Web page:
Let’s start a bit with my background. I grew up in southwest Pennsylvania in a rural town where people love their guns and everything that isn’t good is, well, ‘gay’. Don’t get me wrong, there are some great people, but there are also some very closed-minded folks who have never ventured outside of their little bubble. I moved to Madison in 2011 and when I moved here, I had my own little bubble around me, too. I didn’t know much about gay culture and I surely didn’t know any trans folks or even know gender-queer was a thing. Like the commenters on a bad Facebook post, I thought the genitalia you had defined you. I was naive and uneducated about gender identity and sexual orientation.
As for me, I didn’t really know I was gay until a few years ago. It took a good friend to get me to really think about things and connect the dots. When I did, it was quite a relief. I honestly can say that it felt like a weight had lifted. I know it sounds cliché, but I remember feeling it. I had known about the MGHA and decided to sign up.
Unlike so many who write these essays, hockey wasn’t new to me. I started playing as a senior in high school. I worked at an ice arena for six years, too, during high school and college. I had played adult league and was playing with a local group here in Madison. I had experience. I wasn’t the best player, but I could certainly hold my own. I came into the league not knowing what to expect from a gay hockey league.
My first team was incredibly welcoming. I was still trying to get my bearings in this unique inclusive league. It was a different experience for sure, but I quickly realized that success in this league wasn’t measured in goals or wins, but instead it was measured in how well you play with others, your encouragement of the team, and even interactions with the other team. I learned that the MGHA aligns well with my demeanor and style of play. I decided to stick around and even signed up to be on the board for my second and third years in the league.
One of my favorite aspects of this league is the inclusive play. I love the encouragement and the idea that everybody deserves to play. If a lesser-skilled player gets the puck, we let them hold onto it for a little while to get more comfortable. If somebody accidentally knocks somebody down, we ask them if they’re alright and sometimes even help them up. For me, this is huge. Some advanced players may come into the league and struggle with the concept of not taking the puck end-to-end and I admit that I certainly have moments where I want to do just that. For me, though, part of the challenge and fun of this league is improving my other skills while helping hone the skills of the other players. The MGHA lets me work on my leadership abilities while letting me help and encourage those who have less experience. It lets me offer pointers. It gives me the opportunity to instill confidence in people who, due to a plethora of reasons, don’t have that confidence. A little bit of confidence goes a long way, sometimes.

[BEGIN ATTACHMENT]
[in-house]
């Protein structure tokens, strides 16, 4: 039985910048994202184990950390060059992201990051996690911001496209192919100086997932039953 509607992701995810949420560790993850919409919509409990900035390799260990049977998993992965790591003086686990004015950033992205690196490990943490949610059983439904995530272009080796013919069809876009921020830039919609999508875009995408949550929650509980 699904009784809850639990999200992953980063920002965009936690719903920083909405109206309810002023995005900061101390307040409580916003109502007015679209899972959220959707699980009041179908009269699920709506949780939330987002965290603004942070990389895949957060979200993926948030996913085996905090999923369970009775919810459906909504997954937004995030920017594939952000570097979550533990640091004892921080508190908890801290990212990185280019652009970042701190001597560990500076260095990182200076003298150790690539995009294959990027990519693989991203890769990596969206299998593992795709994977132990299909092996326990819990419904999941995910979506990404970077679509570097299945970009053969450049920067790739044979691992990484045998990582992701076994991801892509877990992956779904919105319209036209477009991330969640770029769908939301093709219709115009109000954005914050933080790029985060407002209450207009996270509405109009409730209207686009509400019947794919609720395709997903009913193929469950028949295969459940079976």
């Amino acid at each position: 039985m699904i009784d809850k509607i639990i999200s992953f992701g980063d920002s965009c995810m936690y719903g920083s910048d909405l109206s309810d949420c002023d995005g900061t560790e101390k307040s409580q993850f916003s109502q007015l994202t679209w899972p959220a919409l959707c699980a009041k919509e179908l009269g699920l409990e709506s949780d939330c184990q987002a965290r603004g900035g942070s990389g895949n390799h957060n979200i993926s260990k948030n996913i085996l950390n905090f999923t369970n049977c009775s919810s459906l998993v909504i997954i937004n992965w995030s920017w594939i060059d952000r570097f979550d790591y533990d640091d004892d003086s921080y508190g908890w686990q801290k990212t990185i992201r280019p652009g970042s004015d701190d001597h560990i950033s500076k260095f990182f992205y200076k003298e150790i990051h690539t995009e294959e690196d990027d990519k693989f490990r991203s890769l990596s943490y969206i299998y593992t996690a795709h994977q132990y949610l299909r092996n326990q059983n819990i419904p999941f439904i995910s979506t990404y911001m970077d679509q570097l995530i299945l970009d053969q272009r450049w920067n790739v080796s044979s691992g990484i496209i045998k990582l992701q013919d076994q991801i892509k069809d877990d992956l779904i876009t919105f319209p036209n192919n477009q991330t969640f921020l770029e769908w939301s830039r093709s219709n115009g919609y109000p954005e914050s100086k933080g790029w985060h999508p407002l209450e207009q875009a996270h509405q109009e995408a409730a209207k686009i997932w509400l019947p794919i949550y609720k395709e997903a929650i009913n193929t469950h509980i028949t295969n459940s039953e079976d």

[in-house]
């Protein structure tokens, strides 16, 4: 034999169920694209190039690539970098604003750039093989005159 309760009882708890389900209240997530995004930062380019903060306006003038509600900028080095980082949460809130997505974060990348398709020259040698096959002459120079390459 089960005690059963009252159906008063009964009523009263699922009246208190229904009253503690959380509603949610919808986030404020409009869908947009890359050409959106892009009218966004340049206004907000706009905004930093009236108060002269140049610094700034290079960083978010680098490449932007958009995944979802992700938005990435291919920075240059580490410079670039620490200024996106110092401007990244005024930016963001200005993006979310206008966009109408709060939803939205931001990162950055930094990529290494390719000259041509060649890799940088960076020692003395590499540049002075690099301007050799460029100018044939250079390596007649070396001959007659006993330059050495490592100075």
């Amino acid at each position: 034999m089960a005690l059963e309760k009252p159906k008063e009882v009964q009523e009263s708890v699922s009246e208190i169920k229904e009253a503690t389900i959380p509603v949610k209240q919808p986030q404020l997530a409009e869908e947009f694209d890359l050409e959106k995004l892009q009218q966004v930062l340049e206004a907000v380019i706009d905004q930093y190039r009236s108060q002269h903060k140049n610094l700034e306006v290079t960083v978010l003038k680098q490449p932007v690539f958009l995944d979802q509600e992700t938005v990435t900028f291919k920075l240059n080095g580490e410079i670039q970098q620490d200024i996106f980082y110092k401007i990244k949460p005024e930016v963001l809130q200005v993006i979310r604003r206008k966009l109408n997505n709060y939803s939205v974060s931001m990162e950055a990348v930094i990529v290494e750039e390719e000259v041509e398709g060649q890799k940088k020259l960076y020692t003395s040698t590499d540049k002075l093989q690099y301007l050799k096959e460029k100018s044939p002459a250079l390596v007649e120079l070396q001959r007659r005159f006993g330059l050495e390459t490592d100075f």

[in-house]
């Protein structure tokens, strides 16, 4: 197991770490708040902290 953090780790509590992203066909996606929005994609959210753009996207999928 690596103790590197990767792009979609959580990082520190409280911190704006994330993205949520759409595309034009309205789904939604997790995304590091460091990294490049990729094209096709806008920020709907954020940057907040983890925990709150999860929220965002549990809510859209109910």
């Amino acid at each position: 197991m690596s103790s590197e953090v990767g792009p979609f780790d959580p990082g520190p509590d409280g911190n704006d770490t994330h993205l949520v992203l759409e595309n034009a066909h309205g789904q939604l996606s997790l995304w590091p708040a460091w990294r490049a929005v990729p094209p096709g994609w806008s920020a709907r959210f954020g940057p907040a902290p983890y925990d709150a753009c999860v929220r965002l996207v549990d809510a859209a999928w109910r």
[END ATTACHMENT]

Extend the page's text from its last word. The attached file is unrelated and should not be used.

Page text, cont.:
If you remember, I brought a bubble with me from southwestern PA. That bubble shielded me from people who were different. For me, gay hockey taught me that there’s a whole lot more to this world than what’s inside that little bubble. Before I joined the league, I hadn’t really known anyone who was trans or gender-queer. I think I was honestly a little uncomfortable. I didn’t understand it. I didn’t know anything about it. It was just foreign to me and foreign things can be scary. I write this showing vulnerability and hoping that this doesn’t make me a bad person. This league, though, has introduced me to a whole new world (go ahead, sing the song from Aladdin… I’ll wait). I know that I’m a much more accepting and open person because of this league. I also know that I’m always learning. I know that if I don’t understand something, I can ask. This league has given me a space to grow and has helped me expand my worldview.
Most of the time, these essays tell the tales of people who haven’t felt welcome in organized sports or haven’t been comfortable in team settings because of who they are and the love and acceptance they find in the MGHA. I love that this league fosters those moments. It fills my heart to have so many people share success stories of feeling welcomed and loved when they play with our group. My story is a bit different, but the outcome is similar. Gay hockey has given me a place to help the people I just mentioned. It’s given me a way to give back and foster confidence and inclusion. At the same time, it’s given me a place to learn how to be more inclusive. I’m sure I still have a bubble. I think we all do. What I do know, however, is that my little bubble that I brought with me from southwestern PA is now a much bigger bubble thanks to the MGHA and the people in the league.